Coming Out of the Closet About Adult Acne
For as long as I can remember people have commented on my skin. I’ve always received compliments about how pretty my skin is and my canned answer was “it’s make-up”. Looking back, it is funny that I didn’t recognize that I was indeed blessed and had great skin. All I could see were the random (minor) scars left from a old pimple or if it was that time of the month, the one pimple that made an appearance with my hormonal changes. Today however, I can’t think of one person that would say I have great skin.
I am now one of the many adults suffering with adult acne. I know, it sounds oxymoronic because acne is widely thought of as a teenage disease, but you may be surprised to learn that acne can actually be a problem at any age. According to a study by the American Academy of Dermatologists, acne plagues adult women at a higher rate than men. Like 26.3% of the women over forty in this study, I currently have acne.
For many, adult acne is milder than teenage acne but sadly, my face looks like a constellation. I’ve come to understand that the state of my face is a reflection of how I’m feeling internally. Although many doctors may dispute that there is a correlation between the food we eat, stress and our skin, in my experience if you look at my skin you can gauge how healthy I am. And at the moment, I’m not very healthy.
My life is currently full of stressors and I’ve reacted by not eating well, not drinking enough water and not exercising consistently. Combined, these things have had a negative impact on my skin. I’ve tried everything from Retin-A to Benzoyl Perioxide to clear up my skin. Lately, the Benzoyl Peroxide has provided pretty good results but I’m left with scars as reminders of the state my skin has been in.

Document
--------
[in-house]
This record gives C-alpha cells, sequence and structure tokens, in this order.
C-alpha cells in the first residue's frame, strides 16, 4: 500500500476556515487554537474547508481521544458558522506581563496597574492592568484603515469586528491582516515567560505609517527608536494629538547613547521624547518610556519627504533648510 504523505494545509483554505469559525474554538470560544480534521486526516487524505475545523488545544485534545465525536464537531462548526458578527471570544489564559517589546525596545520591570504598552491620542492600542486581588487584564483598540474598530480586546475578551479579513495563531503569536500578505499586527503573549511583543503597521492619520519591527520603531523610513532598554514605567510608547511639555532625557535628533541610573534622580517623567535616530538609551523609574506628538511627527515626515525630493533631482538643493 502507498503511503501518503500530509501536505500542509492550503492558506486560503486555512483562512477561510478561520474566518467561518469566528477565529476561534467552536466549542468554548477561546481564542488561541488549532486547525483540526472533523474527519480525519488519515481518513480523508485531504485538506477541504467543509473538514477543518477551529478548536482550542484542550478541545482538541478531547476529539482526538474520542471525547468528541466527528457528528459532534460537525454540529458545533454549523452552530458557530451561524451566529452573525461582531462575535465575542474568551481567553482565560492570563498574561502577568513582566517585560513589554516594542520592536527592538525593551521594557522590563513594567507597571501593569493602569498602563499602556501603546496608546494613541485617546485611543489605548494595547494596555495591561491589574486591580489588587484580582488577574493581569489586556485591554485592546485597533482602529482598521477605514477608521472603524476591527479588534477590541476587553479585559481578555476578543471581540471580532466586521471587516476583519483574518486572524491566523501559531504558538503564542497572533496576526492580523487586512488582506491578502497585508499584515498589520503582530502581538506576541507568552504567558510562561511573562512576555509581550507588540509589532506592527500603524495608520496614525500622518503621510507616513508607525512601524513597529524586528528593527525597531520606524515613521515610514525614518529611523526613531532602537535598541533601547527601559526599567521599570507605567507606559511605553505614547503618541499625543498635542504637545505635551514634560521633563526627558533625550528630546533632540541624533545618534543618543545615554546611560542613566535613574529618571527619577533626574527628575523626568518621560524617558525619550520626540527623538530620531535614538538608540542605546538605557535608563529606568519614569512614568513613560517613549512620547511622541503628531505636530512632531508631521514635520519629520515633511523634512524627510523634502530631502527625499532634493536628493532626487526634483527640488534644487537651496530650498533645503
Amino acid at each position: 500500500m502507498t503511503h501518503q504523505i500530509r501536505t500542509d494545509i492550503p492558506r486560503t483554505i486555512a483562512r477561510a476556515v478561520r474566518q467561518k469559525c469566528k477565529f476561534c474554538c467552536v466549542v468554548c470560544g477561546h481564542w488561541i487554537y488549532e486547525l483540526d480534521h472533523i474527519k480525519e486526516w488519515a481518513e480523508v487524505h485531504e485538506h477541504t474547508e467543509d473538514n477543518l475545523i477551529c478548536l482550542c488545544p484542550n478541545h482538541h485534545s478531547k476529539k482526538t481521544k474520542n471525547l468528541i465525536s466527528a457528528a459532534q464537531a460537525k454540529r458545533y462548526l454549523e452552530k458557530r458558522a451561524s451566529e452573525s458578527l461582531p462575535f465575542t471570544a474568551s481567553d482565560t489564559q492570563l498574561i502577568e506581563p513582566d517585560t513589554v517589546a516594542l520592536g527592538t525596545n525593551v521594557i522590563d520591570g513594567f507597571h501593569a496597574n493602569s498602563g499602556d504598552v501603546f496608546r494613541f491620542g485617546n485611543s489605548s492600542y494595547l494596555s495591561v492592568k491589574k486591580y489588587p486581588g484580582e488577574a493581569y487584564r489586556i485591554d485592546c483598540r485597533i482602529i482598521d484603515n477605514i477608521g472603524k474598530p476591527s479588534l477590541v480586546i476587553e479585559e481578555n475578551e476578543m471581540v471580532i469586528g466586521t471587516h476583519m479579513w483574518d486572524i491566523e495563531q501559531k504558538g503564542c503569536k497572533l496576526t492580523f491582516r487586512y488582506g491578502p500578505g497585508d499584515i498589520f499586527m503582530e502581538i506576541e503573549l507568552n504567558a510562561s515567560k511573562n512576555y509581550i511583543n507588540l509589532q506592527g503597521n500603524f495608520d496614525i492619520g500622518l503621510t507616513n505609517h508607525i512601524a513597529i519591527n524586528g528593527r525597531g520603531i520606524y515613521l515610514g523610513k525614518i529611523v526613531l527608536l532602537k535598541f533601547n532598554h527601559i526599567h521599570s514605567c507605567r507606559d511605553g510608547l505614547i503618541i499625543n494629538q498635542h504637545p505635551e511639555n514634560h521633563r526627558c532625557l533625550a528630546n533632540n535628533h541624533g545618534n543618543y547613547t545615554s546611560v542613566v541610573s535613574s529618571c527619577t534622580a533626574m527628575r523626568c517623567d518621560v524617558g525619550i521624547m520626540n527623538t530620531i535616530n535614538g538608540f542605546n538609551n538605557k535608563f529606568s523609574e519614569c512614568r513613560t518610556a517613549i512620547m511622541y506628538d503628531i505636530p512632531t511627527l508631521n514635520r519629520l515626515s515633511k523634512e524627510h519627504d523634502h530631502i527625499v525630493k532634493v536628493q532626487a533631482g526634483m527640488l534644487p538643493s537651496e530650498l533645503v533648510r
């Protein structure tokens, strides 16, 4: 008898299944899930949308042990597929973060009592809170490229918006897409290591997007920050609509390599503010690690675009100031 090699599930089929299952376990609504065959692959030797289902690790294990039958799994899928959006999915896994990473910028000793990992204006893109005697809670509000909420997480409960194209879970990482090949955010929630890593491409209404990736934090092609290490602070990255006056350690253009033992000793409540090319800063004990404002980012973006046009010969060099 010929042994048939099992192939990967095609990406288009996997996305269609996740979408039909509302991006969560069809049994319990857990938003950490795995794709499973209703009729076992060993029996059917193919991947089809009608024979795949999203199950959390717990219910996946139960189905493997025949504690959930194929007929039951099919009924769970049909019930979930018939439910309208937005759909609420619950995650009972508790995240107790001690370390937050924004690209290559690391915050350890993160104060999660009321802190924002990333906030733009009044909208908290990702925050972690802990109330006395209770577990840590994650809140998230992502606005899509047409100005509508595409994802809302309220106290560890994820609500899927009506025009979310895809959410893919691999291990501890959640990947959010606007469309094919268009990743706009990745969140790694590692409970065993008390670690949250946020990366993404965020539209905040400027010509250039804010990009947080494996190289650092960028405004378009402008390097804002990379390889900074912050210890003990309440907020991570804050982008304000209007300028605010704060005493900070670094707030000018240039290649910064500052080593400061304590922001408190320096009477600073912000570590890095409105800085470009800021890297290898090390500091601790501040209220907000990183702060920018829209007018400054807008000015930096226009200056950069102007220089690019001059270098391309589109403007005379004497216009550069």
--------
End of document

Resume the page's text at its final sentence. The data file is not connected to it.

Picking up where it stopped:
It is my hope that when I start taking better care of myself that my skin will reflect the change and I try to follow the recommendations of the American Academy of Dermatologists about the care and treatment of acne:
1. Do not squeeze acne to get rid of it. Acne treatment takes time to work. While you are waiting for treatment to work, it can be tempting to squeeze acne to get rid of it. Squeezing tends to make acne worse. It can even cause a permanent acne scar. This is why dermatologists tell their patients with acne not to pick, scratch, pop, or squeeze.
2.Do not tan to get rid of acne. Trying to clear your acne by getting a tan may not be as safe as you think. Research shows that people who use tanning beds and sunlamps increase their risk of getting melanoma, the deadliest skin cancer, by 75%. Getting a tan from the sun also increases your risk of skin cancer.
3.Treat your acne. Thanks to research breakthroughs, virtually every case of acne can be controlled. If you cannot find a treatment that works, a dermatologist can help.
4.Be gentle to your skin. Scrubbing your skin clean will not clear acne. Scrubbing irritates the skin and tends to make acne worse.
I am at the point now where I take my acne in stride and constantly remind myself that things could be worse. This works for me on most days but admittedly, sometimes it is difficult and I think that everyone is looking at me wondering why my skin is so bad! I am hopeful that my current treatment will actually clear my skin and I’ll only have to deal with the residual scars (African-American skin is prone to hyperpigmentation) that will eventually fade. In the meantime, I wanted to come out of the closet and let you know that yes, adults do get acne, it can be embarrassing and sometimes depressing but with proper treatment, it can be managed.